West Ham vs Manchester City match report: Diafra Sakho makes it seven in seven as Hammers sink Pellegrini's men at Upton Park

West Ham United 2 Manchester City 1

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The Independent Football

So, what exactly is the West Ham way? Sir Alex Ferguson, who sought guidance in a touching show of loyalty to his faithful retainer Sam Allardyce, received the required answer on Saturday lunchtime. It has developed so markedly it almost corresponds to myth and legend.

The concept of Upton Park as the cradle of football civilisation, the crucible which turned England into World Cup winners, remains risible, but this year’s model is closer in spirit to those sides who spawned the spirit of The Academy.

Manchester City, who will fall eight points behind Chelsea should Manchester United lose at Old Trafford on Sunday, will testify to West Ham’s potency. This was not one of the champions’ diffident performances, but defeat was deserved despite their intermittent dramas, compelling hard-luck stories and a David Silva goal for the ages.

It is not only bubbles which fade and die at the Boleyn Ground these days. The Big Sam stereotype, of a manager whose teams turn Route One into the Highway from Hell, melts away under sustained scrutiny. He was about as popular in these parts as Millwall, one of his former clubs, before the start of the season, when he was a short-priced favourite for the sack. Emboldened by the club’s presence in the top four and perhaps mellowed by a fond kiss on the cheek from Russell Brand, the manager allowed himself a gentle reminiscence.

“Too many people dwell upon the past,” he said, with a sardonic smile. “It is well documented, but I’m still here. I’m doing my job like I’ve always done.”

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As Manuel Pellegrini, his opposite number at Manchester City, pointed out with more than a hint of self-interest, it is still early days, but West Ham’s achievement merits more than grudging praise. City were beaten by a complete performance, in which everyone, from the admirably elastic goalkeeper Adrian to the record-breaking scorer Diafra Sakho, played their part.


West Ham pressed high and hard, won more than their share of second balls and have found a shape which compensates for a minority of possession. Bodies were thrown into harm’s way without a moment’s hesitation, and the howl of triumph by James Collins at the final whistle symbolised their defensive defiance.

Stewart Downing, at the tip of the midfield diamond, is unrecognisable from the dilettante of old. Alex Song is the sort of defensive midfield player Arsenal, his former club, so desperately lack. He was an incongruous sight in gloves and shorts pulled high above thighs with the radius of a century-old redwood, but he dominated the match.

Joe Hart of Manchester City fails to stop the header by Diafra Sakho

Allardyce likened his influence to that of Fernando Hierro and Jay Jay Okocha on his hallmark Bolton team: “Quality players look forward to the big games,” he reflected. “Lesser players get a bit anxious. Song led us as a team today. The rest of the lads responded to him.”

City’s defence were unnerved by the frightening pace of Enner Valencia and undone by the phenomenal finishing ability of Sakho, a bargain purchase from Metz who has scored a record six goals in six Premier League games, but sustained a late shoulder injury.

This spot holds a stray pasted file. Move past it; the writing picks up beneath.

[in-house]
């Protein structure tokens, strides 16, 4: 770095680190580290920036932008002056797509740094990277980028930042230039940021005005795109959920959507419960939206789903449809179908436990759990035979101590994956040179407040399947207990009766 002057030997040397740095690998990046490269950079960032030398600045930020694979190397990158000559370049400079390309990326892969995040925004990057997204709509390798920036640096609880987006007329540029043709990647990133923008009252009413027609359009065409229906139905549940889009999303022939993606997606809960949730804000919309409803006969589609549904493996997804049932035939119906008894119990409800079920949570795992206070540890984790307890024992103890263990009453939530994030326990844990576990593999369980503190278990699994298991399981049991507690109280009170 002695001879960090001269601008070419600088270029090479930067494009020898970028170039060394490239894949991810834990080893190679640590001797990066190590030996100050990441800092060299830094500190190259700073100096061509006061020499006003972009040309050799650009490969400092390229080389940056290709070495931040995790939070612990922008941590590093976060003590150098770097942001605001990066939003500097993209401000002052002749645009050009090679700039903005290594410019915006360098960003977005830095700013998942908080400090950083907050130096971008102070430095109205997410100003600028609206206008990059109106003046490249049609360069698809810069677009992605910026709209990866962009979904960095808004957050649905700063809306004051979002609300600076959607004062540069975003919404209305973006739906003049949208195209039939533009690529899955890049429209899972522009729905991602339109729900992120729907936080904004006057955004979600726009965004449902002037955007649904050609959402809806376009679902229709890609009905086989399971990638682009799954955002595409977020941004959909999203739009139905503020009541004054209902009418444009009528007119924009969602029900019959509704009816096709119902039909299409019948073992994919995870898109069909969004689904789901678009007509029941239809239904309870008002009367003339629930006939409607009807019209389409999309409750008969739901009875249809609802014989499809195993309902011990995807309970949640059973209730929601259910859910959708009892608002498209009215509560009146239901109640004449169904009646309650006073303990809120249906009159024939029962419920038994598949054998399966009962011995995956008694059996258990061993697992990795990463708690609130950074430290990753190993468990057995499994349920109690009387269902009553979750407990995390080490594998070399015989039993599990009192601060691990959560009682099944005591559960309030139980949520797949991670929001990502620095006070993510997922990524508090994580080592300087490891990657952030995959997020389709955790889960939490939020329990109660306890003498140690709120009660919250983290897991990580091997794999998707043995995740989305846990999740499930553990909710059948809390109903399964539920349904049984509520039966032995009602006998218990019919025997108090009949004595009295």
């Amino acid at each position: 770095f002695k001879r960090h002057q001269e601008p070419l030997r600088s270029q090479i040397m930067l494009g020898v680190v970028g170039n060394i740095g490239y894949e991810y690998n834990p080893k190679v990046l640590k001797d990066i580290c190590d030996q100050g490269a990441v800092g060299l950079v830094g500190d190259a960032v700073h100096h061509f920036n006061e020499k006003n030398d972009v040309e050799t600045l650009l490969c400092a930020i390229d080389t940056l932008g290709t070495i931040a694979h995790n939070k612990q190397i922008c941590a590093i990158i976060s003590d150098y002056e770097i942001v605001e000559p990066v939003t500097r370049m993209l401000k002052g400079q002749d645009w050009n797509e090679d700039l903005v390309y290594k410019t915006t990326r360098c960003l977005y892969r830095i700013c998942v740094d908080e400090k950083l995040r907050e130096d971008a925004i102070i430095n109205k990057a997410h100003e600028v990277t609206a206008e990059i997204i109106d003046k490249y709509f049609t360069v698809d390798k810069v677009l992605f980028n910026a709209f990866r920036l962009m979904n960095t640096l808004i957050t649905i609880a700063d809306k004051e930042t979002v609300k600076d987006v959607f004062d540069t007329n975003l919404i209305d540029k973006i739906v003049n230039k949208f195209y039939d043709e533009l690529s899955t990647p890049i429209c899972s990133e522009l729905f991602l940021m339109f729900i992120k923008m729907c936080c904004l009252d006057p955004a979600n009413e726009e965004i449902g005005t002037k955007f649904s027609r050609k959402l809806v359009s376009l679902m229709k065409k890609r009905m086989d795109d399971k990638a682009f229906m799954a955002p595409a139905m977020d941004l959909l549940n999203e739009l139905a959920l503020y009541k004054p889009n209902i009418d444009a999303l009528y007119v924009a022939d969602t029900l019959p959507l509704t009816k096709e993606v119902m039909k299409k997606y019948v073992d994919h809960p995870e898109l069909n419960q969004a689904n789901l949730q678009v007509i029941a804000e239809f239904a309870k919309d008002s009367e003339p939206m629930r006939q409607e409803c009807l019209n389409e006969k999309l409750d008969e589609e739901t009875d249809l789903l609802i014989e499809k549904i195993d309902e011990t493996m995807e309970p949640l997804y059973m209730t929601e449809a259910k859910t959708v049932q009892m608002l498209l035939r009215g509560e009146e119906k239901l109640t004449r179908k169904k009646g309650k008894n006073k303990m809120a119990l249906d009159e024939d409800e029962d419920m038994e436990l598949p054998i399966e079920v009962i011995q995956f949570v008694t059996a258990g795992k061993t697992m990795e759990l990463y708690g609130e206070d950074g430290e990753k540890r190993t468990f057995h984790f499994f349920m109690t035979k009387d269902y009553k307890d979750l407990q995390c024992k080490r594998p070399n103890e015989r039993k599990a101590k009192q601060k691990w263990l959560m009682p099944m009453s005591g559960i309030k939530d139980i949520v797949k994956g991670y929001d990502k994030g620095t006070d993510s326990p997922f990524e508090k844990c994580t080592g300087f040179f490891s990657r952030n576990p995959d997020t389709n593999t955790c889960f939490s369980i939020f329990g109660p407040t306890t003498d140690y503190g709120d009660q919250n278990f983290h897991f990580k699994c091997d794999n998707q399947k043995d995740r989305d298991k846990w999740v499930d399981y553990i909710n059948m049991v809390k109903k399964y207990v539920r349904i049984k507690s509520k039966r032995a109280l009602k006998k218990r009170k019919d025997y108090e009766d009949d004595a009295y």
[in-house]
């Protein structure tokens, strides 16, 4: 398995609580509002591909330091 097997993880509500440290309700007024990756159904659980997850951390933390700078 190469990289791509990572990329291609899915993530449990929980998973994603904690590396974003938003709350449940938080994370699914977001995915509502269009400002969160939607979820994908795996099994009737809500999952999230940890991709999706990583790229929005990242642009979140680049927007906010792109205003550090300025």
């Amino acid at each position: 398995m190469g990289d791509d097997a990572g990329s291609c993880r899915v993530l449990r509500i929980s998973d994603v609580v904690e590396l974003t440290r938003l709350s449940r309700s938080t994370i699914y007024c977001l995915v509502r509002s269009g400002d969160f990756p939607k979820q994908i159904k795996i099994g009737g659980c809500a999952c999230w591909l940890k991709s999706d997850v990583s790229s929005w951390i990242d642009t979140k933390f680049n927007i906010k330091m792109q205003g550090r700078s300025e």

Each has adapted impressively and immediately to the intensity of his new environment, but they are not the only indicators of inspired summer recruitment. Their presence reduces the temptation to take the easier option when Andy Carroll is fit, that of lashing the ball towards the Bigg Market’s answer to the Divine Ponytail, Roberto Baggio.

Listen to some of Allardyce’s detractors and his full-backs require a passport to stray beyond the halfway line. Yet Carl Jenkinson and Aaron Creswell offer attacking options in a system that requires unceasing application and rewards unrelenting discipline.

The return from injury of second- half substitute Cheikhou Kouyaté will add timely steel to the midfield, where Mark Noble thrived after surviving a dubious two-footed challenge from Sergio Aguero that would have been punished harshly by a more disciplinarian referee than Martin Atkinson.

West Ham established a bridgehead midway through the first half when Morgan Amalfitano turned the ball in at the far post after a brilliant burst into the left-hand side of the area from Valencia, whose momentum after gathering and cutting back a shrewd pass from Song propelled him into the third row of the City fans behind the goal.

City didn’t respond adequately to the shock until the final half-hour, when Aguero and Yaya Touré hit the woodwork, and Adrian’s reflexes proved equal to anything they threw at him. Silva’s goal was wondrous, but too little, too late.

It was, though, worth recording for posterity. He drifted past four players in an angled run across the penalty area and curled an unlikely shot into the far corner. That signalled an increasingly desperate onslaught, but the insurance of Sakho’s 74th-minute goal, a far-post header from a Downing cross which was clawed out by Hart after it had crossed the line, was sufficient. “Valencia and Sakho don’t really realise just how big an impact they are making,” said Allardyce, who can never be accused of lacking self-awareness. He knows he is flavour of the month, and will take every plaudit coming his way.

West Ham (4-2-3-1): Adrian; Jenkinson, Collins, Reid, Cresswell; Noble, Song; Amalfitano (Kouyaté, 66), Downing, Sakho (Nolan, 88); Valencia (Cole, 75).

Manchester City (4-1-3-2): Hart; Zabaleta, Kompany, Mangala, Clichy (Kolarov, 77); Fernando (Milner, 77); Navas, Touré, Silva; Aguero, Dzeko (Jovetic, 58).

Referee: Martin Atkinson.

Man of the match: Song (West Ham)

Match rating: 8/10